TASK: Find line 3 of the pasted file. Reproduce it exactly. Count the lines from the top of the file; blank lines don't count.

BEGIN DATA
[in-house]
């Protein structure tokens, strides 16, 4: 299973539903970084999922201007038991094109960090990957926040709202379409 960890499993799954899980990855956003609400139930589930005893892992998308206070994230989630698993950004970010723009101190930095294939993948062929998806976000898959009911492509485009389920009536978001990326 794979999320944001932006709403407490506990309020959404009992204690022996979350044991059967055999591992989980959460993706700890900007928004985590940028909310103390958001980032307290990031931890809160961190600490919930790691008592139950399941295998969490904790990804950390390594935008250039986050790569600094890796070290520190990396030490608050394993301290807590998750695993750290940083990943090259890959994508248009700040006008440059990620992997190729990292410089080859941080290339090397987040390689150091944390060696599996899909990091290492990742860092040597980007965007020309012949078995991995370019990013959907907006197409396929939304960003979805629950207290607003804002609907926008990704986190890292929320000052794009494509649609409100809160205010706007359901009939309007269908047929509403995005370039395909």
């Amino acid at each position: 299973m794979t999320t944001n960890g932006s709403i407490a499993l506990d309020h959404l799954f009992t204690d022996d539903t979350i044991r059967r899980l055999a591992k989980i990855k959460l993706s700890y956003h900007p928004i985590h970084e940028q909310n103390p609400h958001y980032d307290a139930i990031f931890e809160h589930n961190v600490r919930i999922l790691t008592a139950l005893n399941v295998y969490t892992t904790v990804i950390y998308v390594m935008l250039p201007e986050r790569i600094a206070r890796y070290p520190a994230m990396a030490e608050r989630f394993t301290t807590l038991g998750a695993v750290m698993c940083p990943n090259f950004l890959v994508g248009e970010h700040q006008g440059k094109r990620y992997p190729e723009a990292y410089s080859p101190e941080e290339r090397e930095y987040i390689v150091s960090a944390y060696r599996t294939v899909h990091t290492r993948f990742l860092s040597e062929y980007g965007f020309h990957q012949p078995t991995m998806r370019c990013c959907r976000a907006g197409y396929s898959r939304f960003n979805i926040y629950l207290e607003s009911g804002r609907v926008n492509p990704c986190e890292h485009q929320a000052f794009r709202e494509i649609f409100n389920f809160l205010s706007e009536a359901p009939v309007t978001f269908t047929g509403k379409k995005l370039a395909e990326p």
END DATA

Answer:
């Amino acid at each position: 299973m794979t999320t944001n960890g932006s709403i407490a499993l506990d309020h959404l799954f009992t204690d022996d539903t979350i044991r059967r899980l055999a591992k989980i990855k959460l993706s700890y956003h900007p928004i985590h970084e940028q909310n103390p609400h958001y980032d307290a139930i990031f931890e809160h589930n961190v600490r919930i999922l790691t008592a139950l005893n399941v295998y969490t892992t904790v990804i950390y998308v390594m935008l250039p201007e986050r790569i600094a206070r890796y070290p520190a994230m990396a030490e608050r989630f394993t301290t807590l038991g998750a695993v750290m698993c940083p990943n090259f950004l890959v994508g248009e970010h700040q006008g440059k094109r990620y992997p190729e723009a990292y410089s080859p101190e941080e290339r090397e930095y987040i390689v150091s960090a944390y060696r599996t294939v899909h990091t290492r993948f990742l860092s040597e062929y980007g965007f020309h990957q012949p078995t991995m998806r370019c990013c959907r976000a907006g197409y396929s898959r939304f960003n979805i926040y629950l207290e607003s009911g804002r609907v926008n492509p990704c986190e890292h485009q929320a000052f794009r709202e494509i649609f409100n389920f809160l205010s706007e009536a359901p009939v309007t978001f269908t047929g509403k379409k995005l370039a395909e990326p």